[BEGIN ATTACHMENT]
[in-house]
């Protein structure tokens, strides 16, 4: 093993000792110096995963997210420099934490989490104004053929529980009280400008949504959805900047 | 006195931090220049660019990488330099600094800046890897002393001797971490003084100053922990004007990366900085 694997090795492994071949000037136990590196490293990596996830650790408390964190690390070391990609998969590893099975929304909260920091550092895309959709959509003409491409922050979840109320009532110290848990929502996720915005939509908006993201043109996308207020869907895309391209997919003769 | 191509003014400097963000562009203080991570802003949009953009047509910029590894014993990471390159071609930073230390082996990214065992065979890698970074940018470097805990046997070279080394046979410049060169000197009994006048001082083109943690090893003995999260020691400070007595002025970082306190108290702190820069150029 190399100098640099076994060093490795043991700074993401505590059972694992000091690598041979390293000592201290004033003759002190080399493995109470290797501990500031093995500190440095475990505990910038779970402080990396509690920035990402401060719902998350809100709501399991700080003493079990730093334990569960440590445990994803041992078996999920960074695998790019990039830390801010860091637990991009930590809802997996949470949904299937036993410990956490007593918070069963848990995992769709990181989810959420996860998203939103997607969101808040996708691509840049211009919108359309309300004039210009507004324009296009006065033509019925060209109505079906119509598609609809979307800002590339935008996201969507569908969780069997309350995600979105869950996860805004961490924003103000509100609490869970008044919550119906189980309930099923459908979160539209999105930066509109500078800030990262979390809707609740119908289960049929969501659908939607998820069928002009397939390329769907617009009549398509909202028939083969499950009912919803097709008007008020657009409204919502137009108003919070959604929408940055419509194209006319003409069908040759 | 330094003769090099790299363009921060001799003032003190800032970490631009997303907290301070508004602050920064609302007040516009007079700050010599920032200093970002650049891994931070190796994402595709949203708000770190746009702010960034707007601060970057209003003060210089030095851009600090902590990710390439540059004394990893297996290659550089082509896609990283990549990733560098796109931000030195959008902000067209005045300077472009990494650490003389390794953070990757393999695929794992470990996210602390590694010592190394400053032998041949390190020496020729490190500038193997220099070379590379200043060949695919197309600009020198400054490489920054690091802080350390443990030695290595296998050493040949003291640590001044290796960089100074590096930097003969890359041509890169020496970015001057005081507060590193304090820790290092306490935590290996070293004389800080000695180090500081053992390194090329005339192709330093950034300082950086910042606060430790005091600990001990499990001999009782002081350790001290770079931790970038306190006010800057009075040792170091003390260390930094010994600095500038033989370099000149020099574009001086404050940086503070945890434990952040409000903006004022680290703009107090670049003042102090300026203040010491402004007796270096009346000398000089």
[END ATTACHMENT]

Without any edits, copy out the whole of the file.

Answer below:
[in-house]
């Protein structure tokens, strides 16, 4: 093993000792110096995963997210420099934490989490104004053929529980009280400008949504959805900047 | 006195931090220049660019990488330099600094800046890897002393001797971490003084100053922990004007990366900085 694997090795492994071949000037136990590196490293990596996830650790408390964190690390070391990609998969590893099975929304909260920091550092895309959709959509003409491409922050979840109320009532110290848990929502996720915005939509908006993201043109996308207020869907895309391209997919003769 | 191509003014400097963000562009203080991570802003949009953009047509910029590894014993990471390159071609930073230390082996990214065992065979890698970074940018470097805990046997070279080394046979410049060169000197009994006048001082083109943690090893003995999260020691400070007595002025970082306190108290702190820069150029 190399100098640099076994060093490795043991700074993401505590059972694992000091690598041979390293000592201290004033003759002190080399493995109470290797501990500031093995500190440095475990505990910038779970402080990396509690920035990402401060719902998350809100709501399991700080003493079990730093334990569960440590445990994803041992078996999920960074695998790019990039830390801010860091637990991009930590809802997996949470949904299937036993410990956490007593918070069963848990995992769709990181989810959420996860998203939103997607969101808040996708691509840049211009919108359309309300004039210009507004324009296009006065033509019925060209109505079906119509598609609809979307800002590339935008996201969507569908969780069997309350995600979105869950996860805004961490924003103000509100609490869970008044919550119906189980309930099923459908979160539209999105930066509109500078800030990262979390809707609740119908289960049929969501659908939607998820069928002009397939390329769907617009009549398509909202028939083969499950009912919803097709008007008020657009409204919502137009108003919070959604929408940055419509194209006319003409069908040759 | 330094003769090099790299363009921060001799003032003190800032970490631009997303907290301070508004602050920064609302007040516009007079700050010599920032200093970002650049891994931070190796994402595709949203708000770190746009702010960034707007601060970057209003003060210089030095851009600090902590990710390439540059004394990893297996290659550089082509896609990283990549990733560098796109931000030195959008902000067209005045300077472009990494650490003389390794953070990757393999695929794992470990996210602390590694010592190394400053032998041949390190020496020729490190500038193997220099070379590379200043060949695919197309600009020198400054490489920054690091802080350390443990030695290595296998050493040949003291640590001044290796960089100074590096930097003969890359041509890169020496970015001057005081507060590193304090820790290092306490935590290996070293004389800080000695180090500081053992390194090329005339192709330093950034300082950086910042606060430790005091600990001990499990001999009782002081350790001290770079931790970038306190006010800057009075040792170091003390260390930094010994600095500038033989370099000149020099574009001086404050940086503070945890434990952040409000903006004022680290703009107090670049003042102090300026203040010491402004007796270096009346000398000089």